While designed with many of the basic gameplay elements introduced in Ocarina of Time, Majora's Mask does well to set itself apart from its predecessor. The intuitive item management system is retained, though the use of transformation masks offers a small variety of combat and travel abilities on top of those already offered through Link's arsenal. Players will have to find new bombs and arrows each time they play the Song of Time, but can be deposit Rupees into Clock Town's bank without running the risk of losing any of Link's hard-earned cash. While Majora's Mask has relatively few temples when compared to other installments in the franchise, the pre-temple and post-temple events add on more than enough to flesh out the experience. The game also presents a solid number of mini-boss fights - in some cases, two or three in a single temple, while the five major boss fights are overall more challenging than those present in Ocarina of Time.
This game will be a real treat for completionists, with far more sidequests than in Ocarina of Time - some of which will prove very challenging, while others are simply time-consuming. Those who choose to pursue the sidequests will encounter many familiar faces - Termina's counterparts of Hyrule's citizens. Most of these characters feel more fleshed out than in the previous title, even if their involvement is still rather minor in the grand scheme of things.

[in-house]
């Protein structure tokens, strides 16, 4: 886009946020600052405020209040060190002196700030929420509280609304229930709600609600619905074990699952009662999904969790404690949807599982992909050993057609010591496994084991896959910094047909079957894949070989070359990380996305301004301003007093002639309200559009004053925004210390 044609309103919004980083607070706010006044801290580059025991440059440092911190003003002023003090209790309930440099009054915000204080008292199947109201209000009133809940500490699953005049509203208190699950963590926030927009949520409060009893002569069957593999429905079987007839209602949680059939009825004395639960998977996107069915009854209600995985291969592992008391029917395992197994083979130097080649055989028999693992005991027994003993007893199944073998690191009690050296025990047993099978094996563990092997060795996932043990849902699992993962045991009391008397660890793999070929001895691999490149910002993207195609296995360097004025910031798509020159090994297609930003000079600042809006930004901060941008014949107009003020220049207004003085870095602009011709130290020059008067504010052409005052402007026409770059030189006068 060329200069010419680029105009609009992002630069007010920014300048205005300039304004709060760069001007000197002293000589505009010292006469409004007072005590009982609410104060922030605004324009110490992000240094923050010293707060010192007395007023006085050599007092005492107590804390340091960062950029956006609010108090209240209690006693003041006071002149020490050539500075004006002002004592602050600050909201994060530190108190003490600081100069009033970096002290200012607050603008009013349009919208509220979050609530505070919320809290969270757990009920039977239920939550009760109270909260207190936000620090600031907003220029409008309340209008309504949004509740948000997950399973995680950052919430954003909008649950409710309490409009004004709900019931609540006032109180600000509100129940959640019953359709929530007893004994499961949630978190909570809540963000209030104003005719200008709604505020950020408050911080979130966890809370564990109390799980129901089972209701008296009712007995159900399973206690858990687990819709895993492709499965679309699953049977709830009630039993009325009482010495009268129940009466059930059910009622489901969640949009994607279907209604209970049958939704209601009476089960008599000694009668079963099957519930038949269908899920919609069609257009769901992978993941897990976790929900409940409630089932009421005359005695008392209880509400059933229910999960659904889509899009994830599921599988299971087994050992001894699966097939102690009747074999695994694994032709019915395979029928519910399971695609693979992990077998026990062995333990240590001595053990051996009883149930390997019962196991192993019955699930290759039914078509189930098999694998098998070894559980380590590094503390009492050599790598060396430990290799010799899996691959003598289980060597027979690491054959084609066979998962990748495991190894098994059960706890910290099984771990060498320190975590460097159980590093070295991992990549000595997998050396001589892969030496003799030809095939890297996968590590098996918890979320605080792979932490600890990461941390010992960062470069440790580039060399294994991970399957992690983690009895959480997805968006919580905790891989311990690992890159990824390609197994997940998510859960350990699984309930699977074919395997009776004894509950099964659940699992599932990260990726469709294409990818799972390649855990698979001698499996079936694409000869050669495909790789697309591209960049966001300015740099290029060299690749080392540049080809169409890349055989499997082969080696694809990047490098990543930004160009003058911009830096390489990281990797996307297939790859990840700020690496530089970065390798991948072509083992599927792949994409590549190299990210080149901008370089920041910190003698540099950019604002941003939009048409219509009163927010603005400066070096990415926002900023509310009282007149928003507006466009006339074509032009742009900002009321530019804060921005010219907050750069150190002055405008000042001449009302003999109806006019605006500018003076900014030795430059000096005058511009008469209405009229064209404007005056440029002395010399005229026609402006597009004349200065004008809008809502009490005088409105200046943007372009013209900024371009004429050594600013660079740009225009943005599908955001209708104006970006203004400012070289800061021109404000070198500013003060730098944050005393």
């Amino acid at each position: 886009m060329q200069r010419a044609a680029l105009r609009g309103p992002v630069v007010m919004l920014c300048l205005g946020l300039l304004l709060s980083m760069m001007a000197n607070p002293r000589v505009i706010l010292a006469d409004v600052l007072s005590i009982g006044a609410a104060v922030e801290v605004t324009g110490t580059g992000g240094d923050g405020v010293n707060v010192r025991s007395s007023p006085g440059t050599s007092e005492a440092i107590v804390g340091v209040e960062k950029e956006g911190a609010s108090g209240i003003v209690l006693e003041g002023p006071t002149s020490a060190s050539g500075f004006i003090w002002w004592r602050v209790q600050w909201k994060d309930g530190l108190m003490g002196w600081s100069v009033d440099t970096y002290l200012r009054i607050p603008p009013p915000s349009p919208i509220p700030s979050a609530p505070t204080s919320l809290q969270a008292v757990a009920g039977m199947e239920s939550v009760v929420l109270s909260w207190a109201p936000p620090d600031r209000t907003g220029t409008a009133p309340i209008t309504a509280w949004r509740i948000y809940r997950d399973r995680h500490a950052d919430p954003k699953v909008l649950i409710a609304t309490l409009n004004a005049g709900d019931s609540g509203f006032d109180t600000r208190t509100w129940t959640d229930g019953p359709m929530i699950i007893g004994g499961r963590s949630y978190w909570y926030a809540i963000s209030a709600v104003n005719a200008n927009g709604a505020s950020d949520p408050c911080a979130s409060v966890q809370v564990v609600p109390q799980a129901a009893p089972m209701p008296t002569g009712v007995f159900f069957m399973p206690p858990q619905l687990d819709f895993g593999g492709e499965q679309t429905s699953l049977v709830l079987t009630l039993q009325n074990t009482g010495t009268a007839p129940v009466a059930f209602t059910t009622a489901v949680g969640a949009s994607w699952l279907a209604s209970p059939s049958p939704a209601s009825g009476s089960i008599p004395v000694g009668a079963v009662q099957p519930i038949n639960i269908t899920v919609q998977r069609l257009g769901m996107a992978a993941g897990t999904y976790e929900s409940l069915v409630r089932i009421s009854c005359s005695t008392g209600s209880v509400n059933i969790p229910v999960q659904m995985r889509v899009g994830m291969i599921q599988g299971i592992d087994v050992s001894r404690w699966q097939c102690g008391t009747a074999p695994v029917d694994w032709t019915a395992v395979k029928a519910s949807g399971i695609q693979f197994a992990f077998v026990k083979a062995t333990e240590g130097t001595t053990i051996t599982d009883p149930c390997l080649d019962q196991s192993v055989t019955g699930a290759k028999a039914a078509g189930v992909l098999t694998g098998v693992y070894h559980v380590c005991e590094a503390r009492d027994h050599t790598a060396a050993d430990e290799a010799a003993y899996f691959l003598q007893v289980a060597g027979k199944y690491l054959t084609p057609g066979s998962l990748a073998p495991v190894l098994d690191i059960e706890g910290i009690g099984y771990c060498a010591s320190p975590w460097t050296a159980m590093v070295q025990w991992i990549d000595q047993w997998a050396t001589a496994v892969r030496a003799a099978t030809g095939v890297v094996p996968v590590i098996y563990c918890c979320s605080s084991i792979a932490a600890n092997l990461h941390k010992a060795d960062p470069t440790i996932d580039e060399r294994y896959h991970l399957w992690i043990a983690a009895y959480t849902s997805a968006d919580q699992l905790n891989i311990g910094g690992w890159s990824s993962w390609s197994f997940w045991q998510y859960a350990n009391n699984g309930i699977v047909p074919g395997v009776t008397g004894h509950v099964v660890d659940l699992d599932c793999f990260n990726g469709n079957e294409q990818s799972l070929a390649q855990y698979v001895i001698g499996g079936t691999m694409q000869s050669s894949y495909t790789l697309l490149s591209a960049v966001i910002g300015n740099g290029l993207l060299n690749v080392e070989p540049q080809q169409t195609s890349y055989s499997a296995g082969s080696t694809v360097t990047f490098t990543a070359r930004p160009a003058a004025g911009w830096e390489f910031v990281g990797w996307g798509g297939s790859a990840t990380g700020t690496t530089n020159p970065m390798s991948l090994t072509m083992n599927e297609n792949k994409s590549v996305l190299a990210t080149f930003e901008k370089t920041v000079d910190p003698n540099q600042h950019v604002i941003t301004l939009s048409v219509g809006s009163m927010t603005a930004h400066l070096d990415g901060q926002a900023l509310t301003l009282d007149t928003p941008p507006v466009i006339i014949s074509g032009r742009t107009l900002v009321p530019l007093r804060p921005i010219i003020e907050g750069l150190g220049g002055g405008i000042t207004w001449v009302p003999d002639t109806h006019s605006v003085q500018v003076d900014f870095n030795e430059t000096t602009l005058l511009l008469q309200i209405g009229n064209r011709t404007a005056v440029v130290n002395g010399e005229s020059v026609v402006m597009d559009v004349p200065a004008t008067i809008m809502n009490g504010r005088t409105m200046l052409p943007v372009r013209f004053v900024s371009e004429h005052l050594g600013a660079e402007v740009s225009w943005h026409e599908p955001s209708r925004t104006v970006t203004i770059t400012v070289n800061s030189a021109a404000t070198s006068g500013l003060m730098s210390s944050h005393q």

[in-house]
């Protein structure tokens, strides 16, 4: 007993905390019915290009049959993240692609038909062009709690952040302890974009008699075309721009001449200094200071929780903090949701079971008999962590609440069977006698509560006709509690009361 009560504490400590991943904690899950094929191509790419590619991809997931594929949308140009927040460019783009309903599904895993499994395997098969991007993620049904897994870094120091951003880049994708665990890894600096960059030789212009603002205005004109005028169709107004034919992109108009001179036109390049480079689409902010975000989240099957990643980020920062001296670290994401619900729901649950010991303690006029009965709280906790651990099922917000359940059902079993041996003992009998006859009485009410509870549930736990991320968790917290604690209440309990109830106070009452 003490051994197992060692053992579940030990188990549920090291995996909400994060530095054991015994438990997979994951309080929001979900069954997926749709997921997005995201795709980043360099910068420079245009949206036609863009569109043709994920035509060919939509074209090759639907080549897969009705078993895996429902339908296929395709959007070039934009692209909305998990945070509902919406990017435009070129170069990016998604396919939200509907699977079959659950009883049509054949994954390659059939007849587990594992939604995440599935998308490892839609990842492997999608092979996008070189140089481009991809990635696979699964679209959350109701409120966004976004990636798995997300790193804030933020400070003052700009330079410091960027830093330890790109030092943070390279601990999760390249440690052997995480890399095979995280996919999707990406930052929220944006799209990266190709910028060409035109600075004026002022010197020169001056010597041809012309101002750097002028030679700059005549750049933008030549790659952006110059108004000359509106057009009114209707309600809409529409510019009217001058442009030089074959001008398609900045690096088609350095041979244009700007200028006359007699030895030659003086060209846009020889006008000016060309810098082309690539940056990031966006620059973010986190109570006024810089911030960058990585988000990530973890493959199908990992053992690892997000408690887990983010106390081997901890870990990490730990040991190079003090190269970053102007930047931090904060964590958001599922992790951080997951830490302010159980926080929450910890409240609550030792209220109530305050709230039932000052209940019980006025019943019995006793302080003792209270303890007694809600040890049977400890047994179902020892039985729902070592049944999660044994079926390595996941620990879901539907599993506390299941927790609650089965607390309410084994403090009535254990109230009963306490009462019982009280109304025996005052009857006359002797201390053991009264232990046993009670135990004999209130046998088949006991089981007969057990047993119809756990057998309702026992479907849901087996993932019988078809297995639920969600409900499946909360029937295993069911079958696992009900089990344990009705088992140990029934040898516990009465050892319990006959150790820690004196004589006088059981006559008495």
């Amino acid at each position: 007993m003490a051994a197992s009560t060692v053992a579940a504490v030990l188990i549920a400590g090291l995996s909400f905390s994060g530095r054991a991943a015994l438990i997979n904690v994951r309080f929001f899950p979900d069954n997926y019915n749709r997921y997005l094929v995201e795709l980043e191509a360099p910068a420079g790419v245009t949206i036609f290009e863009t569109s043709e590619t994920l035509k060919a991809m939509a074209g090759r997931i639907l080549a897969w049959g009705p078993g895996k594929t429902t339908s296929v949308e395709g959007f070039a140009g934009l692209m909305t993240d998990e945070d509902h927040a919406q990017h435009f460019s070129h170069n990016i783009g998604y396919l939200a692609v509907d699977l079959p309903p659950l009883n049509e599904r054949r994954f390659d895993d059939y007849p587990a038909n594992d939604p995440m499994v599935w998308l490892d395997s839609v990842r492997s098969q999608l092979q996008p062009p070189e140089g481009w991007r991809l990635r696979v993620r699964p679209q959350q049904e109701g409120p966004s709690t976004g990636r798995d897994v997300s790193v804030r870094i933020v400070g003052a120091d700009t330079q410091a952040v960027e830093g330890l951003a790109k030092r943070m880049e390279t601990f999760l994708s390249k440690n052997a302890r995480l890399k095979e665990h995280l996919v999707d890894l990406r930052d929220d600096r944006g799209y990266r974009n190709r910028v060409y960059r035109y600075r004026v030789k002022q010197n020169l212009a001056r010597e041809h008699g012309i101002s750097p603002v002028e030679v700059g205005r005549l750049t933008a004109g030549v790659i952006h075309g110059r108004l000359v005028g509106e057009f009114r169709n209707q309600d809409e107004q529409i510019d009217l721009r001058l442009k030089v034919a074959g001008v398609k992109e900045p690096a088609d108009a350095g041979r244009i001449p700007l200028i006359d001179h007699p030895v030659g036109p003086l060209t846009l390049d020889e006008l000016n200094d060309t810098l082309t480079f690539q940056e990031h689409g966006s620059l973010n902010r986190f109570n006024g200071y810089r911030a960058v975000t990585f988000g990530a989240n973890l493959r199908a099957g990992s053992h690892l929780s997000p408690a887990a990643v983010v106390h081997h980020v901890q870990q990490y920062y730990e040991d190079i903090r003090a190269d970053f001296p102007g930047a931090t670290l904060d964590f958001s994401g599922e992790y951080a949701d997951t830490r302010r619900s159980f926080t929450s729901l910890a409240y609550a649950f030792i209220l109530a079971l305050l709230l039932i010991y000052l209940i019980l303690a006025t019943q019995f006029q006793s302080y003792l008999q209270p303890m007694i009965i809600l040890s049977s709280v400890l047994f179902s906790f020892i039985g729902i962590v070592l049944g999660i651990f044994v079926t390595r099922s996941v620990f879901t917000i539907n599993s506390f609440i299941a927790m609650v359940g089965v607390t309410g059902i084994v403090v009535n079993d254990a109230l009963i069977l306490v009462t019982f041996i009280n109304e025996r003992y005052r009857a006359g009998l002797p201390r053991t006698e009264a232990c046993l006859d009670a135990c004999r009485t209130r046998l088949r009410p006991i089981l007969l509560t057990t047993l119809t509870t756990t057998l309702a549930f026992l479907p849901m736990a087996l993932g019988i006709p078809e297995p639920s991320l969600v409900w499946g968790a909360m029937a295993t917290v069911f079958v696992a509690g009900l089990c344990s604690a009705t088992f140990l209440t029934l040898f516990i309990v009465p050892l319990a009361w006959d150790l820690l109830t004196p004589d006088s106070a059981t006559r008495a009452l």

When it all boils down to it, there are far fewer major characters in Majora's Mask - Link and Skull Kid are the primary protagonist and antagonist respectively. But with no one filling the shoes of Zelda, Shiek, or the Sages this time around, the only other character with a major stake in the mask is the Happy Mask Salesman. For those who played through Ocarina of Time and met all of the various minor characters, this should feel like the obvious next step in developing them. For those jumping into Majora's Mask without having played Ocarina of Time, this likely won't resonate in a particularly strong manner.
The graphics aren't a huge step up from Ocarina of Time, though some of the textures and minor environmental details are improved upon. Most of the different areas of Termina stand out as being more colorful than the locales in Hyrule were. The soundtrack presents plenty of variety in style, but does an excellent job of maintaining the eerie, almost haunting, mood of the game. As stated above, most of the characters in Termina are intended to be some alternate universe counterpart to the cast of Ocarina of Time, and this is primarily due to the reuse of character models. That said, the new characters that are introduced in Majora's Mask - and there are quite a few of them - are welcome additions to the Zelda universe.
It's a dark game, no doubt. Some might even go far as to call it 'a bit twisted'. But there's no denying how artistically driven Majora's Mask is. It has some of the best storytelling in the series. Though it may not be as wildly revolutionary as its prequel, it's a brilliant follow-up to Ocarina of Time, which - in all honesty - is a very hard act to follow. It's also one of the most challenging Zelda titles to date, and while I would usually encourage players to figure things out on their own, a guide will probably come in handy for your first playthrough.
My rating: 10 (out of 10)